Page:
“With great power comes great responsibility.” This is true whether you are a superhero fighting crime, or if you were chosen by a family member to act as their power of attorney.
Unfortunately, power of attorney abuse cases run rampant. There are many legal penalties you may face if you abuse the trust your loved one has given you.
What is a power of attorney?
A durable power of attorney for finances is a document that allows another person to make decisions about your financial accounts if you are incapacitated. This document authorizes the agent who is typically a sibling, spouse, or child to act on behalf of the principal.
Agents with a financial power of attorney have a fiduciary duty to make decisions with your best interest in mind. They have legal authority to access your financial information, including bank accounts, to pay your bills and make decisions about your finances and any real estate you own.
You can also put together a health care power of attorney, which gives authority to an agent to have authority to make medical decisions for you, including your end of life care. It can give consent for procedures and surgeries, and can make the decision to cease end of life care, if so authorized. Arizona state law also recognizes a durable power of attorney for mental health care. This document allows the agent to place you in a psychiatric facility.
How can a financial power of attorney be abused?
As you can imagine, with such power there is potential for elder abuse and financial abuse. Sometimes, our agents may not be aware of their responsibilities, and other times they may deliberately abuse their fiduciary duty under the document.
For example, Karen may appoint her son, Steven, as her agent to make all financial decisions under a power of attorney. Steven uses Karen’s bank account to pay her bills and mortgage. He may also pay contractors from her account to fix water damage to her home or to take care of her lawn. All of these actions are within the scope of his agency.
However, Steven may decide to treat Karen’s bank account as if it is his own bank account. Steven begins using his mother’s account to cover his credit card payments, to pay his bowling league dues, and to take an exotic vacation without his mother’s knowledge or authority. Steven may even decide to sell Karen’s house while she is still capable of living at home and use the proceeds to buy himself a luxury yacht. Instead of ensuring that Karen has enough money to cover her daily living expenses and weekly grocery store needs, he may give her an extremely limited budget with which she can only buy bread for peanut butter sandwiches to eat every meal. These actions are well beyond the scope of his authority.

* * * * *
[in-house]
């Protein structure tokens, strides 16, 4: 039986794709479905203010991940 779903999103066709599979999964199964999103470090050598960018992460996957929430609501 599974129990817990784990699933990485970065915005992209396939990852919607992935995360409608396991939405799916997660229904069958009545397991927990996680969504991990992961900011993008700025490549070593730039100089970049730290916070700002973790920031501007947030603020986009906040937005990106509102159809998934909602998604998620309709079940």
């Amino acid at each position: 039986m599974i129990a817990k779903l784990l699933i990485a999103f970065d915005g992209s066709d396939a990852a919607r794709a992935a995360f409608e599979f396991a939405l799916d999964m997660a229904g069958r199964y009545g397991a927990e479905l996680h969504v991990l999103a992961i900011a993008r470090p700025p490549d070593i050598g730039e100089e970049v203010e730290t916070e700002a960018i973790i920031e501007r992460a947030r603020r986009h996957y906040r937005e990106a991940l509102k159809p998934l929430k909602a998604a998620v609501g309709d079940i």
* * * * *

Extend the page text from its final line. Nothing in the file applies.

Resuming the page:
What penalties can someone face for abusing their power of attorney authority?
If an agent abuses the authority granted by a power of attorney, they may face both civil and criminal consequences.
As for civil consequences, an agent can be sued for fraudulent conversion of the principal’s money and be forced to provide restitution to the principal. This means paying the principal back money with interest.
Criminally, an agent can be prosecuted for fraud, embezzlement, exploitation, and theft at a state or federal level. Arizona classifies certain types of elder abuse as a crime, meaning that you could face a Class 2 felony and five years of imprisonment if you are found guilty. Additionally, a power of attorney for finances in Arizona includes language that says if an agent misappropriates money, penalties can include damages up to three (3) times the actual loss or disinheritance.
What are the legal actions I can take if someone abuses the power of attorney I gave them?
There are a number of legal remedies you can pursue in the face of power of attorney abuse in addition to pursuit of a civil claim for conversion of property. If you are legally competent, you can revoke the power of attorney and issue it in favor of a new agent. You can also go to court and demand records of how your money was spent and ask the court to rescind unauthorized transactions.
If you are not legally competent to revoke the power of attorney that was previously granted to the abusive agent, a loved one can go to court to ask for legal conservatorship of the principal or ask to oversee the current agent’s actions moving forward.
It is imperative to think carefully before signing a power of attorney in favor of someone else. You want to ensure they are a trustworthy person who can make big decisions for you and is qualified to do so. If you choose not to select your adult child as your agent because they have a history of making questionable financial decisions, it does not mean you do not love your child. It means you are making a practical decision with your best interests in mind.
Working with a law firm that is experienced in estate planning and power of attorney documents can help you direct the scope of authority you assign to your agents to ensure that your needs are being met.
If you believe that someone is being subject to financial abuse or elder abuse, you can make an online report to the Arizona Department of Adult Protective Services.
This article is for informational purposes only and does not contain legal advice. To discuss your estate planning and power of attorney plan, contact Susan L. Sandys for a free initial consultation.